Saosin

"I don't think music is a worthless commodity ... now the CD is a different story," Justin Shekoski of Saosin admits to Noisecreep. "I think the avenue is constantly changing and we have to adapt. Whether it be from radio to Internet , CDs to MP3s. I mean, it's crazy to think that bands are getting big off of 'Guitar Hero' even though that game is awesome. Eventually, music will be paid for like any other utility such as cable and that only means one thing: that we will all be subject to even more advertisement to actually pull in revenue."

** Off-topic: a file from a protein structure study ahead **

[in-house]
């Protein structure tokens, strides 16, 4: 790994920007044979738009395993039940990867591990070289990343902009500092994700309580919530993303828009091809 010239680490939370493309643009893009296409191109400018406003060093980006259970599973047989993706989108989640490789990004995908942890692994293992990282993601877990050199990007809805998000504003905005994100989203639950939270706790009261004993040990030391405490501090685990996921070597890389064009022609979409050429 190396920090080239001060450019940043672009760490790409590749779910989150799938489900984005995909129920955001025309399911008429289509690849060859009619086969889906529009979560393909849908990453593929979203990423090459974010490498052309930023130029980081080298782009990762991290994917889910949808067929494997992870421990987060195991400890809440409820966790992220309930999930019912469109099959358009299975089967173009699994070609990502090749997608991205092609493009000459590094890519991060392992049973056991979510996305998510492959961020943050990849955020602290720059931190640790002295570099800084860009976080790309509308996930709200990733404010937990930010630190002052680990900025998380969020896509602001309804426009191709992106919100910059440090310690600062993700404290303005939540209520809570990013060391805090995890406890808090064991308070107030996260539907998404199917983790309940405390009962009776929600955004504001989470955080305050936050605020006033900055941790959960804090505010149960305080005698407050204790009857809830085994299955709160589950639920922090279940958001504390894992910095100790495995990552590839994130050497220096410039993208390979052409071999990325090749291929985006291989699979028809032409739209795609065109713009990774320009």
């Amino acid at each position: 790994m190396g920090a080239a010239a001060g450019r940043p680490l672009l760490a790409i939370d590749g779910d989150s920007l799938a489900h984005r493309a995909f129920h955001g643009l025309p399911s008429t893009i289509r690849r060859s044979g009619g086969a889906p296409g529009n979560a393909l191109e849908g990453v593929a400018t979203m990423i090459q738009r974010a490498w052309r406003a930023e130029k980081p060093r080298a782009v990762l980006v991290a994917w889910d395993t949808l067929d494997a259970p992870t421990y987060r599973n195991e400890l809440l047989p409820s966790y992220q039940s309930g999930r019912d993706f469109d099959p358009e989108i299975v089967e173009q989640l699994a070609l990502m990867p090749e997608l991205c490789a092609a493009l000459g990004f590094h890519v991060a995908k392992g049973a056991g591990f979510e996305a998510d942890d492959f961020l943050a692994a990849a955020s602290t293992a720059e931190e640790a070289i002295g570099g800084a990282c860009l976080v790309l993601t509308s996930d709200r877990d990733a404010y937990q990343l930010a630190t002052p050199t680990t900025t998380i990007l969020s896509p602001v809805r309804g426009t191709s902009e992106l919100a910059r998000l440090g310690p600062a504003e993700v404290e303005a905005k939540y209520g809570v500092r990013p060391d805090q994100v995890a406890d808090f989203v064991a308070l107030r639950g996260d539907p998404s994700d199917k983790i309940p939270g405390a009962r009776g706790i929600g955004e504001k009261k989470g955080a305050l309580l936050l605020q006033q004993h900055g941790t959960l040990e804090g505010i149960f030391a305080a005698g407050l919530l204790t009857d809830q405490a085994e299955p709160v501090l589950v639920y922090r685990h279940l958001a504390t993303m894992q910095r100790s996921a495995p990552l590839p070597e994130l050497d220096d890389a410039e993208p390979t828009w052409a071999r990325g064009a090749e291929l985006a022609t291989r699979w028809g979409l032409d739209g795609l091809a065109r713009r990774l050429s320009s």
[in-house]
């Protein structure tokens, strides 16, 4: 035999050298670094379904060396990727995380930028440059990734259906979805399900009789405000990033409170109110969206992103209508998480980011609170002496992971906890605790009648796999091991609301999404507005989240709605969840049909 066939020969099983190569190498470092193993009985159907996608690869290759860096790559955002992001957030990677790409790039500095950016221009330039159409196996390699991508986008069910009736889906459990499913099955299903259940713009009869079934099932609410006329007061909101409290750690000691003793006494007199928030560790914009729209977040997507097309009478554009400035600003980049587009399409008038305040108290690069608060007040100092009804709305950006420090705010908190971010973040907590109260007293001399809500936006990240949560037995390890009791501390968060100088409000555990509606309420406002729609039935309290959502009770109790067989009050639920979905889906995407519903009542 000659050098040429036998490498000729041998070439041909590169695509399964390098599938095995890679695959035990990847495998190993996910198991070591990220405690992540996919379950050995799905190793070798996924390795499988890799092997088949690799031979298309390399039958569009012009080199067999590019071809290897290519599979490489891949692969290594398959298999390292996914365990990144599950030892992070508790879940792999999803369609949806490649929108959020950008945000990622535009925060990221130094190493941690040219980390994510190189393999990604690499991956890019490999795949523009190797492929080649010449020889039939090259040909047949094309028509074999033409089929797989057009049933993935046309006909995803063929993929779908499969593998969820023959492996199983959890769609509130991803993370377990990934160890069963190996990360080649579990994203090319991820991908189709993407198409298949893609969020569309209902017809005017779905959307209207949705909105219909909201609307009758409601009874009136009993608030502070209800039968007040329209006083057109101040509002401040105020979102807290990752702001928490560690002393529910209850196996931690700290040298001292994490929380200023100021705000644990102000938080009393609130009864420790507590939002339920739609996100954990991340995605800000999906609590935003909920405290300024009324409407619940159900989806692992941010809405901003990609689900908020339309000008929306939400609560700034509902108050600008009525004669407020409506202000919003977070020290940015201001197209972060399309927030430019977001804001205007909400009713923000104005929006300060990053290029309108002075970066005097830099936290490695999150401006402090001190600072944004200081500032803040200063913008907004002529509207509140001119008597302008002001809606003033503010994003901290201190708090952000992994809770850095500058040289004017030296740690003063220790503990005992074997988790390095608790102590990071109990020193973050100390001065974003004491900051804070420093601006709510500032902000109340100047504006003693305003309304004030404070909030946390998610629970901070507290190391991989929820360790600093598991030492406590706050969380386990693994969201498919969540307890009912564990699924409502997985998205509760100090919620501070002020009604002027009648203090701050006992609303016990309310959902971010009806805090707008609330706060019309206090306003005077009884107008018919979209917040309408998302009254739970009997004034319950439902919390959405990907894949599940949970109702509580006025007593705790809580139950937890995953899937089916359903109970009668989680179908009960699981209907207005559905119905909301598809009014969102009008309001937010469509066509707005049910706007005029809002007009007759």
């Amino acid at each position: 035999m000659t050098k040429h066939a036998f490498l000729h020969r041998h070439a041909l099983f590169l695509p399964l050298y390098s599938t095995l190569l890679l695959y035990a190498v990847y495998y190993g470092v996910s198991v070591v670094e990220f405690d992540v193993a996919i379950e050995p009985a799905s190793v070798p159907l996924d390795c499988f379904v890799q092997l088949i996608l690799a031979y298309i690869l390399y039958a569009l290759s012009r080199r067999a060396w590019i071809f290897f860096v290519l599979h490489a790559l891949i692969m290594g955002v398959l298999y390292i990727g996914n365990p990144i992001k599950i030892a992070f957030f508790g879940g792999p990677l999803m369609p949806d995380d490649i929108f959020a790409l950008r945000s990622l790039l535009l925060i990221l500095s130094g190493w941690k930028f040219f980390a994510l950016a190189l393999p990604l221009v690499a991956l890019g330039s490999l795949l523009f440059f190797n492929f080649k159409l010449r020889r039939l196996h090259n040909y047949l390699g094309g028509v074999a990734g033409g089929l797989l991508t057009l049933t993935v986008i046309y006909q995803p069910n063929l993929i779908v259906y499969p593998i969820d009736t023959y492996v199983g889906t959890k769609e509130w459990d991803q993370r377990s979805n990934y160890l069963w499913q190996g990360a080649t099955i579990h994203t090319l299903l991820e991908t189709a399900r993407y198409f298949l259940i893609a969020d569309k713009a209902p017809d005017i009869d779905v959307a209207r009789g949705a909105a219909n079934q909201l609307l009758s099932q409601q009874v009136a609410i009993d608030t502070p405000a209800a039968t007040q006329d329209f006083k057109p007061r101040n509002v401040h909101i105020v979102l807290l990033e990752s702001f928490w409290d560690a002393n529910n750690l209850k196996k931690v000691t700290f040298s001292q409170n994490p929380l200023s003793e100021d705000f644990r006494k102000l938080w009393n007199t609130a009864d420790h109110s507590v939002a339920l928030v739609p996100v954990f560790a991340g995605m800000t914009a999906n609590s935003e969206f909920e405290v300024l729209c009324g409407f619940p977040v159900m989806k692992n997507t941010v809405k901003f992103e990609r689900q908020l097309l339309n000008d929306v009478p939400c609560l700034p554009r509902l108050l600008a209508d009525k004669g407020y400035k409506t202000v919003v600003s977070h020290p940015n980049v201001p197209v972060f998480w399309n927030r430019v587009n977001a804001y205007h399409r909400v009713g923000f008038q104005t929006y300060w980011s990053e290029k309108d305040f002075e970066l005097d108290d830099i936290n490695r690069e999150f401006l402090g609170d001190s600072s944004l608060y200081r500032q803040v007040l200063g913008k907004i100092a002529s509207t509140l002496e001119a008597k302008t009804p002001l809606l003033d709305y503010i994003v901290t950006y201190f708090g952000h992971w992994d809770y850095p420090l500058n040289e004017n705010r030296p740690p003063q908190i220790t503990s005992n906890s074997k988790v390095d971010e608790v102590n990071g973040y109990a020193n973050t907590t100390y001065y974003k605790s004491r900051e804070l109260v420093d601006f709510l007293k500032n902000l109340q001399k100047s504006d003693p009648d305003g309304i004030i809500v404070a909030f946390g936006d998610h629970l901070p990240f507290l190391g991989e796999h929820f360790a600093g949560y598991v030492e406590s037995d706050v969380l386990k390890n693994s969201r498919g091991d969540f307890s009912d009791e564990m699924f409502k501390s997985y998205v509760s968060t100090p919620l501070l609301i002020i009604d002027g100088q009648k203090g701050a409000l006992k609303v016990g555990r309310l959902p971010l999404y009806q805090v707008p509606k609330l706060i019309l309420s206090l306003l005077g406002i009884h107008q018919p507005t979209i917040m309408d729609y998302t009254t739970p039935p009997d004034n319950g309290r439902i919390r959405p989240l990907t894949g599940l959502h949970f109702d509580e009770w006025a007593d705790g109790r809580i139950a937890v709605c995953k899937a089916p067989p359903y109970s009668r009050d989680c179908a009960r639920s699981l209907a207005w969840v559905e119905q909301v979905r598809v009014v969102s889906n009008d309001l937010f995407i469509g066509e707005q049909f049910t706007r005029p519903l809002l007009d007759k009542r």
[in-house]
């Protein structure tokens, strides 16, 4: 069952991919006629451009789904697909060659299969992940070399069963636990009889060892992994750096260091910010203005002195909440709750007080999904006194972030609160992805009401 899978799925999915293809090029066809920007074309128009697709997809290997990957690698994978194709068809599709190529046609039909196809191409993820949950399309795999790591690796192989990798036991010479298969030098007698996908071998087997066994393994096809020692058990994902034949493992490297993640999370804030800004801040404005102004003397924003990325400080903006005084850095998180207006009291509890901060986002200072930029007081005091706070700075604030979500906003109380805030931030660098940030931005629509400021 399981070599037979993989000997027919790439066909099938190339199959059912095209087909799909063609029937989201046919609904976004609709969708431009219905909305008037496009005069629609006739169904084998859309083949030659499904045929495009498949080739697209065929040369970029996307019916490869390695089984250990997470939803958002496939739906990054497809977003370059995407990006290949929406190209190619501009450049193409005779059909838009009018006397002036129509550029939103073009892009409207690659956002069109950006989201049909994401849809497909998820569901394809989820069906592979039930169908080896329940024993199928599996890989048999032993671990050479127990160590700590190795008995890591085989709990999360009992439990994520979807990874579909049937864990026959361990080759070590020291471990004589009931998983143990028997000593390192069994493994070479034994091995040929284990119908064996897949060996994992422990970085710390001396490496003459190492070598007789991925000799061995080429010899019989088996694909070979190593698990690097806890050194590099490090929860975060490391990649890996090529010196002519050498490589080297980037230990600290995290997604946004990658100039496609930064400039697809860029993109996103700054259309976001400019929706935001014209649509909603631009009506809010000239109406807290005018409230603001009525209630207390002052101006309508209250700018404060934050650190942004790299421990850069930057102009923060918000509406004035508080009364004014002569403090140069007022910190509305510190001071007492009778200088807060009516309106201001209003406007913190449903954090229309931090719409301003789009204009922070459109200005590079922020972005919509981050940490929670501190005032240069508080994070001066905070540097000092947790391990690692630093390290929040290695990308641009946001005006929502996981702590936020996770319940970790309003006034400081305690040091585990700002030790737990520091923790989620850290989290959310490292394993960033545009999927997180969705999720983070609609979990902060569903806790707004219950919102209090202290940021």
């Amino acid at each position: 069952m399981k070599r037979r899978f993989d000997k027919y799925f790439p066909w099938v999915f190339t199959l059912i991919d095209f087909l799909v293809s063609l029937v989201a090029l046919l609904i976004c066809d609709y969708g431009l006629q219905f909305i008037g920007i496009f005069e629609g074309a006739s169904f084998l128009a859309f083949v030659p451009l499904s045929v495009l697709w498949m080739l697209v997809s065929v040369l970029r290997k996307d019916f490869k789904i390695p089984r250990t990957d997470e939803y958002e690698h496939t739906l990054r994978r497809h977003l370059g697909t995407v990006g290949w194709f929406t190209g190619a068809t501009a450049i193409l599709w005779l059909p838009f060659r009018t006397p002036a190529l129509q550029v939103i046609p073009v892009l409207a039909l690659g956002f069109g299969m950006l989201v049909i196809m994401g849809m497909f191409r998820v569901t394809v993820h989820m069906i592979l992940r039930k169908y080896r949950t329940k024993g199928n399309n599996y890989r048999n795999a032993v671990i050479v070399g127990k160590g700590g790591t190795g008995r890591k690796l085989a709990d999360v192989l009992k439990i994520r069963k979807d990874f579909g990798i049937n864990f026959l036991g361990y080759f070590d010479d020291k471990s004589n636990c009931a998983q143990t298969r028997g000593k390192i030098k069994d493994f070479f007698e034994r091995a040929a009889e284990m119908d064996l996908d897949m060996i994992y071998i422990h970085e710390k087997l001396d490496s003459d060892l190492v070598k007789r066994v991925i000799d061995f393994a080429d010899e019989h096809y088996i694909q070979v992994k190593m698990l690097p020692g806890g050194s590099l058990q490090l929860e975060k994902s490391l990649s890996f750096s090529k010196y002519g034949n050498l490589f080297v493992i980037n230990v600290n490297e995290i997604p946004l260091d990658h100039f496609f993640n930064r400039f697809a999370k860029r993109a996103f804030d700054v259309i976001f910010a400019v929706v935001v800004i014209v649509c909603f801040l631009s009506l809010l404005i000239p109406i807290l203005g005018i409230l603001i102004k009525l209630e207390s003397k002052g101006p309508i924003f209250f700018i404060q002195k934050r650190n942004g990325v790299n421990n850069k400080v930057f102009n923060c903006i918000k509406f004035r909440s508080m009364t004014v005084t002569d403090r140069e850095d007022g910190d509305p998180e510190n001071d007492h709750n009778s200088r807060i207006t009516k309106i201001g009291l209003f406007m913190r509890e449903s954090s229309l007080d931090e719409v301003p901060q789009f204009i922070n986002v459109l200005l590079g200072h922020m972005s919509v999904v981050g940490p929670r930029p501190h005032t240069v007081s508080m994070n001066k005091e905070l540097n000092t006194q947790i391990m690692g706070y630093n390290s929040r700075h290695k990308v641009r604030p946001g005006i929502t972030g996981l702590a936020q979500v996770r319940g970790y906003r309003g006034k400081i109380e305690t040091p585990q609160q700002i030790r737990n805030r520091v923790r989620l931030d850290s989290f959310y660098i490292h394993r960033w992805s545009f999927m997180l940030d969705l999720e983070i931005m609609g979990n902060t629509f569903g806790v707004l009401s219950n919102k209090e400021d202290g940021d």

If music is going the way of basic cable and water, how do bands innovate while still earning a living? Some experts say young bands have an edge because they've grown up with the Internet and thus social networking. Whatever the edge, Saosin hopes to use the unique combination of their youth and popularity to broadcast their music to an even wider audience.

Saosin recently released 'In Search of Solid Ground,' an ambitious record that allowed the band to stretch not only its songwriting abilities, but also their production techniques.

"We did a lot more on this record, production-wise, on our own, which gave us a deeper understanding of the process," adds Shekoski. "On this record, we went more outside of out comfort zones than the last record. We stay true to the idea of solid songwriting yet made every instrument's part unique and interesting. We haven't changed our genre; we just expanded the spectrum of what we can do."